Young Fu was quite enamored with the idea of life in a big city and, with the innocence of youth, shared none of what-could-happen-in-a-big-city fears of his mother.  A scholarly older man named Wang is their upstairs neighbor.  He interacts on a fairly frequent basis with Young Fu but I never really got the point of his character.  He teaches Young Fu to read and write but he could've learned from somewhere else.  I think the story would not change much without this character.
     When Young Fu begins his apprenticeship in Chapter 2 he is 13 years and 7 moons old.  A little bit older than one normally begins an apprenticeship.  It is normally a five year term but war has shortened it to three years  Normally the apprentices eat and sleep at Tang's too but since Fu Be Be, Young Fu's mom, is alone he will sleep at home every night.  This might be harder though since he is still required to begin as early and stay as late as the others.  Not to mention all the temptation he passes in the streets every night on his way home.  As the apprenticeship is being finalized there is commentary on how education is valued and, soon after, how thrifty Fu Be Be can be.
     Like any child-gone-to-boarding-school story, Young Fu has the same tried and true experiences.  He has to learn to fit in, he has to learn restraint with the new freedoms he has - freedom of time, money and responsibility.  He makes mistakes and learns how to turn them around.
     Of course, since he is the title character, he grows into Tang's right hand man, as you'd expect but not before paying his dues and learning all pieces of the trade.
     On page 45 there is one of a few gruesome or intense scenes scattered throughout the book when young Fu encounters some soldiers in the street abusing their power by harassing, and ultimately shooting, a coolie.  Also scattered throughout are references to superstition and of paying homage to gods, goddesses and shrines, mostly by Fu Be Be.  Because of all the government turmoil the guys at Tang's often discuss politics.  Tang has wise words of advice on every subject - much like Mr. Miyagi in The Karate Kid.  He also has great insight and often lets one's own inner turmoil serve as just punishment.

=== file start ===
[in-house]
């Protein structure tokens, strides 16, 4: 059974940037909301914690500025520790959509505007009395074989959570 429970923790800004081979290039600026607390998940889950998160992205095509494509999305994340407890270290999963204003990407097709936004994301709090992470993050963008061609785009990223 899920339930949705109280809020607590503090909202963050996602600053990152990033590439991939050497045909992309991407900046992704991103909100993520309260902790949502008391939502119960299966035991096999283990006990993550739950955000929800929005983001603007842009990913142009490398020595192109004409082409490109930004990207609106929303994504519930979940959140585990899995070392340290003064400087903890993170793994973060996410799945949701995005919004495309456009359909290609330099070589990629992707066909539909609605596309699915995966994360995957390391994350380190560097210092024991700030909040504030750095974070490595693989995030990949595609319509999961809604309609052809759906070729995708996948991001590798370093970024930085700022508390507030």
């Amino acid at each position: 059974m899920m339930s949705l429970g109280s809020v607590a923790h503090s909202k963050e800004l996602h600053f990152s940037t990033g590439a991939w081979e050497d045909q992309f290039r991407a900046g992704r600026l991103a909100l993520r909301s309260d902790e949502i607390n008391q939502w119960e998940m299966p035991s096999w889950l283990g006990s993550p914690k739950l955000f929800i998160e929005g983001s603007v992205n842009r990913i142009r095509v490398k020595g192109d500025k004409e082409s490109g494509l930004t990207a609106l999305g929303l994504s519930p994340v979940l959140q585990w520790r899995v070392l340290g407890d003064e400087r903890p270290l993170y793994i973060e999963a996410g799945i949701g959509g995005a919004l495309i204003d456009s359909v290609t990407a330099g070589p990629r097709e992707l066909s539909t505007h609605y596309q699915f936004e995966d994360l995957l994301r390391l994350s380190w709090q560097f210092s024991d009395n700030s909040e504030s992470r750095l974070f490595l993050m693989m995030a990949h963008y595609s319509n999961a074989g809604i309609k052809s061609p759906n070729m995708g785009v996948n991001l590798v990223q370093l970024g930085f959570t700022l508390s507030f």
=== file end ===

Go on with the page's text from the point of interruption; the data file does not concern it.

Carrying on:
On page 64 & 66 there is a scene with some beggars outside the city gate.  For someone who's only seen American pan-handlers it may seem exaggerated but anyone with foreign travel experience will recognize the potential realism.  The descriptions are mildly graphic/bloody.
     Young Fu is such an "every man" that it makes him at once endearing and memorable.  How many of us, especially in our youth, feel like our life is going along just great and then do something so stupid to mess it up that we can't even believe it ourselves.  So we beat ourselves up for a while then suck it up, determine not to do anything so stupid again, get our life back on track, start to relax and enjoy the smooth sailing and then BOOM, we do something stupid again!  Such is the course of Young Fu throughout this book.
     One of my favorite parts of the book is Chapter 5.  Young Fu, in his naivete had incurred a dept he could not pay.  In fear of the debt collectors he fled the city to visit some relatives in a nearby town.  At their country house he saw snow for the first time.  An elderly lady called it Dragon's Breath and said it was good luck for the New Year.  Young Fu carried two baskets back to ChungKing and sold it on the street.  He made enough to pay his debt and still have money left over.
     And speaking of innovation, we see the arrival of the first car in the city and the people's shocked reaction.
     By Chapter 12 (p. 219 of 279) Young Fu's apprenticeship is done, but the challenges are not over.  There is a bit of mystery re:  a theft in which Young Fu plays a crucial role and also a mix up regarding some illegal drugs - again Young Fu plays a crucial role.
     If this were a movie it would be at least PG-13.  As a book it is more mild I'm sure - and in the end they all live happily ever after.